“Even A Brick Wants To Be Something” ~ Louis Kahn
Brickyard workers are still slaves to the brickyard owners. It is an irony that one party enjoys poshness and luxury, while the true makers of our houses sleep on brick beds.
Bricks have always been an essential part of Indian architecture, used in different forms to build monuments, sculptures, buildings, and more. The use of brick structures started with the Nepalese and later on was adopted by other countries. In India, the Mughal emperor started using bricks (Lahori Bricks) and since the making bricks wasn’t a task that required skilled labor, it was a job that attracted the local people. With the increase of urbanization, bricks are still in high demand. New kinds of bricks became popular, kilns were established, and migrant laborers started coming from different states.
The brick making season runs from September till May. In June, monsoon season starts and they can no longer work. Since many workers are migrants, they set up mud houses adjacent to the brickyards and start working under the minimum wage rate of 500 Rupees per day ($6/day). A brick worker’s day starts with bringing in the mud from river banks, either by boat or trucks, and processing it to remove any granules. After that, the mud is formed by a shaper and lined up in multiple rows to dry out under the sun. The works becomes much more tedious from this stage when the dried bricks are put into a sandpit chimney which is burning at 1000-1500 ℃. The workers have to continuously put coal in the chimney by means of a small metal hole under the scorching sun. There are multiple sandpits raised to make the work faster and thus they usually work in shifts (6am to 9am and 2pm to 6pm) so that one team can rest while the other can work. Each team is skilled enough to do their part of the job.
Every 21 days, these sand structures are broken down to bring out the prepared bricks. The sandpit needs to be broken carefully as it can damage the bricks. Plus, it produces a huge amount of dust which is harmful to people working there. Damaged bricks are turned into powder and resued. The rest of the bricks are stacked to be transported by trucks to the cities. The process is neverending because the entire sandpit has to be built again for the next lot.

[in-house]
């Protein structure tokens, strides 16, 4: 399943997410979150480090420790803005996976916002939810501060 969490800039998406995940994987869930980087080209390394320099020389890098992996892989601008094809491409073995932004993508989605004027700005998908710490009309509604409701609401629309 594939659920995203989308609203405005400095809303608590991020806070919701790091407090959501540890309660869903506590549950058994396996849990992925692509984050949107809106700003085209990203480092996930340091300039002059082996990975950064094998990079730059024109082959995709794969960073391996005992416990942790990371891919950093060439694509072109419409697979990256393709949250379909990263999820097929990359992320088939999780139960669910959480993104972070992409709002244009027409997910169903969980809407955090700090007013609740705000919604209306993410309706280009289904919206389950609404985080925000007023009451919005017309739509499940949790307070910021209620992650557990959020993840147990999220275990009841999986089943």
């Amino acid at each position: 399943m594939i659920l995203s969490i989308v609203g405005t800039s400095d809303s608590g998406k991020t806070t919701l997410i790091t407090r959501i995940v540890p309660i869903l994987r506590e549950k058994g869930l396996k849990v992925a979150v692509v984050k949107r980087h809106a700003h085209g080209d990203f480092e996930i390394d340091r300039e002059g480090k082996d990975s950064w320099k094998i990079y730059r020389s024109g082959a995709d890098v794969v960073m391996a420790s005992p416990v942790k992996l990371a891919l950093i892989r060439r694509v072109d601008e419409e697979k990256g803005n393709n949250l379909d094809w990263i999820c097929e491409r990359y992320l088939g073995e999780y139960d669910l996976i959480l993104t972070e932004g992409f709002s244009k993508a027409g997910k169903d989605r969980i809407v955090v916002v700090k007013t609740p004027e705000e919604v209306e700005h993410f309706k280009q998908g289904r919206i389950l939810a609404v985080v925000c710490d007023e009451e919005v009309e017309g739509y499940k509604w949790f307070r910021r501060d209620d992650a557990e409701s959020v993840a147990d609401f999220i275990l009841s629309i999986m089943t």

The Bhata owners (Bhata is the Bengali word for brick kiln), still pay daily wages, which means if a brickyard worker misses a day it is a great loss for them. Usually, the entire family of the laborers works since it can earn them more income and even the children are also now accustomed to such life.
One can say that they are burnt from both top and bottom (by the sun and the razing sandpit), but their earnings don’t come close to compensating them for their hardships. Some have made their colonies around the kilns and in the current pandemic situation, their lives have become even more difficult. The Bhata owners are not allowing all to work, which means each person must either do multiple jobs or simply leave.
There is a huge gap between the work they do and the benefit they receive. Truthfully, their lifestyle can be improved only if they are provided better income, better tools to work with, and a better place to live with proper medical facilities. Even small efforts on the part of Bhata owners could significantly improve the workers’ way of living, a worthwhile endeavor since both parties are essential to the brickmaking business.
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